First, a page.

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7 April 2015Immigration

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The topic of immigration is once again a political hot potato in the run-up to this year's general election. Rarely completely out of the media and with the media often seeming to shape public opinion on the issue, each of the main UK parties –the Conservatives, Liberal Democrats, Labour and UKIP - have set out their respective stalls, providing policies that explain how they will tackle what the media portrays as a simple but what is actually a complex problem.

Labour and the Liberal Democrats are the most effusive about the overall benefits that immigration brings to Britain:

"Liberal Democrats are proud that Britain is an open, welcoming country. Highly-skilled migrants have brought many economic and social benefits to us over the years"

"Immigration is important for Britain's future….[Labour is] proud of our diverse and outward-facing country, where people have come from abroad over many generations to build Britain's businesses, work in our public services and contribute to this country."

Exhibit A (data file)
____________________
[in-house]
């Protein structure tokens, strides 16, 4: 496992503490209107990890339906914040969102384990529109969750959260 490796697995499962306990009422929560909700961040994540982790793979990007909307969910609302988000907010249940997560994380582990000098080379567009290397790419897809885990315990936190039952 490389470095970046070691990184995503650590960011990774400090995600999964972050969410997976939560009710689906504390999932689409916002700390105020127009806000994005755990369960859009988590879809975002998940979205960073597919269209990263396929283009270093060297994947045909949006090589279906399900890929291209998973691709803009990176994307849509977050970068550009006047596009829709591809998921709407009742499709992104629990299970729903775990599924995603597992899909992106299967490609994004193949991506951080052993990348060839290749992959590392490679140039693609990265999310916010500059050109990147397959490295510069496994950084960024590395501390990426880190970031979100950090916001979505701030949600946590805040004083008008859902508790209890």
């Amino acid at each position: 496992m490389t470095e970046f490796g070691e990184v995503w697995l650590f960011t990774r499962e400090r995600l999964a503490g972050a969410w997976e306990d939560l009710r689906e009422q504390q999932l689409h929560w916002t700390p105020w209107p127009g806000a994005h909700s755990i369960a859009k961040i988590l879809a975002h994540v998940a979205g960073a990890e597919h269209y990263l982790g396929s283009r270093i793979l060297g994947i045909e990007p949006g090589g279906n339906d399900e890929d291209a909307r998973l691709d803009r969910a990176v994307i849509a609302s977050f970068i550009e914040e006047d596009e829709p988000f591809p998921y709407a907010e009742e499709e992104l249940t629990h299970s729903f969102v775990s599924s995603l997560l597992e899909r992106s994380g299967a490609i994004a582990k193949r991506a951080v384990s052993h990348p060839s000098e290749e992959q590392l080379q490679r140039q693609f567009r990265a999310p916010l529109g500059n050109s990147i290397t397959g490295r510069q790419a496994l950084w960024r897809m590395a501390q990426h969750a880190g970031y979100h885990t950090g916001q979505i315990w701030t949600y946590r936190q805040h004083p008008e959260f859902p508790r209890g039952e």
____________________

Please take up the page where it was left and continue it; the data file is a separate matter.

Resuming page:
That immigration is actually seen as a problem in this election can be seen clearly in all the main parties' policies. Fingers point to Labour's unrestrained policies on immigration under Tony Blair's leadership, with Labour themselves admitting that they "got things wrong on immigration in the past". This, coupled with the policy of multiculturalism, has left many people feeling anxious that British and indeed Christian values are being eroded.

The Conservatives, Liberal Democrats, Labour and UKIP have all emphasised the need to control immigration and the problems of illegal immigration (see links below). People do have legitimate concerns –that there are not enough jobs available for British people, that immigration-related costs to public services are skyrocketing and that British values are being lost –but these same concerns can easily be twisted and used by racist and xenophobic groups to support their narratives.

Many column inches in late February and March were devoted to the story that the Conservatives had missed their targets in reducing net migration to the UK and that it had risen to 298,000 for the year ending September 2014.

What are some of the complexities of immigration?

  • Our membership of the EU and what that means with regards to the rights of citizens of EU member states to seek employment and live in the UK.
  • The role of the tabloid media in highlighting stories of individuals abusing the immigration system –but often reporting these stories inaccurately or sensationalising them.
  • The confusion between asylum ad immigration.